somewhere near the patch
panel. This way, you can have you phone in any room in the house just
by a quick repatch.
The details of how to get the cable run is up to you, but ensure that
the cable doesn't go too near
any power cable. Nearish is OK, but the further away the better. If
possible, ensure power and
data are kept at least 20cm apart. When it comes to digging a hole in
your wall make sure you
maintain the distance if you want your cable to be any use.
Now I have the cable run, what next ?
At each point around the house you should have two cables hanging out of
a hole in the wall.
Take one cable, strip off the shielding and use the krone tool to punch
each wire into the
contacts on the RJ45 socket. The contacts will be colour coded to match
the cable, so no big
difficulty there. Ensure good contact for each wire - not too difficult
but essential. If you went for
wall plates at both ends (instead of a patch panel) just repeat the
procedure at the other end and
you have one complete link.
Assuming you went for the patch panel option, take the other end of the
same cable (you did
number them with masking tape didn't you ?) and using the krone tool
again punch it into the first
set of contacts on the back of the patch panel. You should now have a
good connection. Mark
on the relevant wall plate the corresponding number on the patch panel.
Stick one patch lead and one part of the cable tester into the wall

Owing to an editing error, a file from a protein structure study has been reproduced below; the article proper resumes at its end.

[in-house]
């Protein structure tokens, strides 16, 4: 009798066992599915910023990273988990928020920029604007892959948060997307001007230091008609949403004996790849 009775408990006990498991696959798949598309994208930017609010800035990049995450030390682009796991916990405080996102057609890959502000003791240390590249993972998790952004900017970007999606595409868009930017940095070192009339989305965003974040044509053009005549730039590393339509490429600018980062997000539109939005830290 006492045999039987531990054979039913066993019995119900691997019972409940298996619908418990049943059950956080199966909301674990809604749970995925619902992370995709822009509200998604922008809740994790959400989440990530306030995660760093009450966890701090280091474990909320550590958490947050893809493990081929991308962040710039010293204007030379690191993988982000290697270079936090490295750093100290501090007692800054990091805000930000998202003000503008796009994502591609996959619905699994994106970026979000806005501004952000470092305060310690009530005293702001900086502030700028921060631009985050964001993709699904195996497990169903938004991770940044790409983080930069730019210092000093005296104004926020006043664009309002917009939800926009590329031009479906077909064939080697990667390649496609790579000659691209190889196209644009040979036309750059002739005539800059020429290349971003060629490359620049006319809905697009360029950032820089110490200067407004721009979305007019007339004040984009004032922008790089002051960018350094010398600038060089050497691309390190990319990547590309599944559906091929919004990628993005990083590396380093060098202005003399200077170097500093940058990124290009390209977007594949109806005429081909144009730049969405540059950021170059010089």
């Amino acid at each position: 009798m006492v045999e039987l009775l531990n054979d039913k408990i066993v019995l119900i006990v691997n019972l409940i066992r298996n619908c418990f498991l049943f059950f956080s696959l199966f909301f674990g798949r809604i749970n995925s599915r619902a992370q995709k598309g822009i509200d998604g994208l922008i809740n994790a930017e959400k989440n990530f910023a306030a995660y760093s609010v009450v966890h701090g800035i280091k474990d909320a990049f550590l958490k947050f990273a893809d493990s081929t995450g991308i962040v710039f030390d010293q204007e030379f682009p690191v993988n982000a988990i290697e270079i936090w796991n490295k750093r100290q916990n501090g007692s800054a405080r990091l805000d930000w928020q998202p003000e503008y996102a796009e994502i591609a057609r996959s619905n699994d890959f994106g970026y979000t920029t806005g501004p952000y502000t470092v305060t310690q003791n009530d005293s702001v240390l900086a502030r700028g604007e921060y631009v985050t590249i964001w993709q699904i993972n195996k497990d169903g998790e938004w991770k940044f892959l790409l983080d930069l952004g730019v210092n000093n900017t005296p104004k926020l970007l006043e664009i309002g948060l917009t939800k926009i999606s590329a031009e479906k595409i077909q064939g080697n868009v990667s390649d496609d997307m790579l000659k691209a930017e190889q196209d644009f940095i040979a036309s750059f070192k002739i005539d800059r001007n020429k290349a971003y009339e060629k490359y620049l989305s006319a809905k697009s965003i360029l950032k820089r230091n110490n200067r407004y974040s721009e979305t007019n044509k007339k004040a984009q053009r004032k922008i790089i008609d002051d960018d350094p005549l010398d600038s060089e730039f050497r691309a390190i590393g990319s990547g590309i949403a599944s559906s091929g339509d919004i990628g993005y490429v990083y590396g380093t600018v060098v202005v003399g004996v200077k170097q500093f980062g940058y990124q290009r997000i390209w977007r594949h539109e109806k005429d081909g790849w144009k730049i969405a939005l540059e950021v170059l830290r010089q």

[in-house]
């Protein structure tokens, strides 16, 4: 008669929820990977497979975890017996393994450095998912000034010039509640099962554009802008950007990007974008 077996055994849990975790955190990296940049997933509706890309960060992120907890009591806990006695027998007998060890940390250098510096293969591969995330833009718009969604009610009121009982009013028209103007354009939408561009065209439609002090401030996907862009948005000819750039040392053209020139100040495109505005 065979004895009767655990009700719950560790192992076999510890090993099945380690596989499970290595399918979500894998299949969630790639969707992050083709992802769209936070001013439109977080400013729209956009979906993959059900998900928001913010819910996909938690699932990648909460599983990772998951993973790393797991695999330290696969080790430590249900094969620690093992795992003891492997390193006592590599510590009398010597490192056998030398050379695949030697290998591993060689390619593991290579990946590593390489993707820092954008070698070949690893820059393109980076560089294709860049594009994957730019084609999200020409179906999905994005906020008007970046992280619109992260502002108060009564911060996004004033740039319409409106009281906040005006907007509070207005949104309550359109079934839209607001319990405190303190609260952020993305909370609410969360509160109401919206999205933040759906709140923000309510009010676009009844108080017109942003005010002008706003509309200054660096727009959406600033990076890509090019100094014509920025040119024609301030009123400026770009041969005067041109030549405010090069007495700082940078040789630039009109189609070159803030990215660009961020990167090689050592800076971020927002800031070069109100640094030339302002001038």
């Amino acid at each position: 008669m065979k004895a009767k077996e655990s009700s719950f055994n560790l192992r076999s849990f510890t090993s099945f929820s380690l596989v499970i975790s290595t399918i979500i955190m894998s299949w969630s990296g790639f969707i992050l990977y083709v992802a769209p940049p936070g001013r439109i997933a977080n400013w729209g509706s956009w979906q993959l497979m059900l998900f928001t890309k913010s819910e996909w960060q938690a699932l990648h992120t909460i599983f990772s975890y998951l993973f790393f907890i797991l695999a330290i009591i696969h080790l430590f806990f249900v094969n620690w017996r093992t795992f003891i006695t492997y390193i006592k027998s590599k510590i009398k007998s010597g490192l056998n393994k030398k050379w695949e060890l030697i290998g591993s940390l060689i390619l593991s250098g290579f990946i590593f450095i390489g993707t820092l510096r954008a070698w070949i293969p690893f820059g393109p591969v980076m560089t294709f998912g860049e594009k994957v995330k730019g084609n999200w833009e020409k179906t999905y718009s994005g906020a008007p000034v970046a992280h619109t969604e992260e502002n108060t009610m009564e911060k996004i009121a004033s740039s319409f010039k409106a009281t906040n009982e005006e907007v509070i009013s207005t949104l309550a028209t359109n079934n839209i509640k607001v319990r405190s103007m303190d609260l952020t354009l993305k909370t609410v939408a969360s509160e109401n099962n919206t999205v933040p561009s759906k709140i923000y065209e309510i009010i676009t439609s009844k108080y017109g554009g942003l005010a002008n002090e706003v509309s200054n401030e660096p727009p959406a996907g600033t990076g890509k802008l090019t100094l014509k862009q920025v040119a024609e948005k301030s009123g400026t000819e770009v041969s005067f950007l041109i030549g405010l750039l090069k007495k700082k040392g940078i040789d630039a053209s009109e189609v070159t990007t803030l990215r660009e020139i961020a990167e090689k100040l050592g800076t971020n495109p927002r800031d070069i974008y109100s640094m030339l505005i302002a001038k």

socket and the other ones into
the patch panel. Four good lights ? No ? OK, repunch everything - and
you better get used to
it. Actually, you should be able to tell which cable pair isn't good
from the light which isn't
lighting. Eventually you want the same result whether you just stick
the tester on a single patch
lead, or through your wiring and two patch leads.
Repeat, repeat, repeat.
Assuming your `pooters are correctly configured for networking (I'm not
even going to go into this
one) you need to patch them into the wall, and patch the corresponding
port on the patch panel
to any port on the hub which is by now plugged in and powered up. Stand
up, close your eyes,
clasp your hands and say alashazam and you *might* have a working
No. seriously, if your computer works on someone elses network, if the
cable tester tells you the
connection between the patch panel and the wall boxes is good, and if
the patch leads are good
then there is *no* logical reason why the network won't work. No magic
to it, just connections.
So, how does all this work ?
What you have between each wall box and the matching port on the patch
panel is nothing more
than a straight through cable connection. Picture each port on the
patch panel as an extension
of the network card on the back of each of your machines. The normal
thing to do with a
network card is to connect it to a hub so you can share files/share
Just connect each port on the patch panel (at least the ones with a
`pooter at the other end) to
the hub and everything should start talking.
Alternatively, just patch your phone line into any patch panel port and
stick a handset into the
wall box on the other end and you phone becomes a moveable item.
About the author, David Ryan.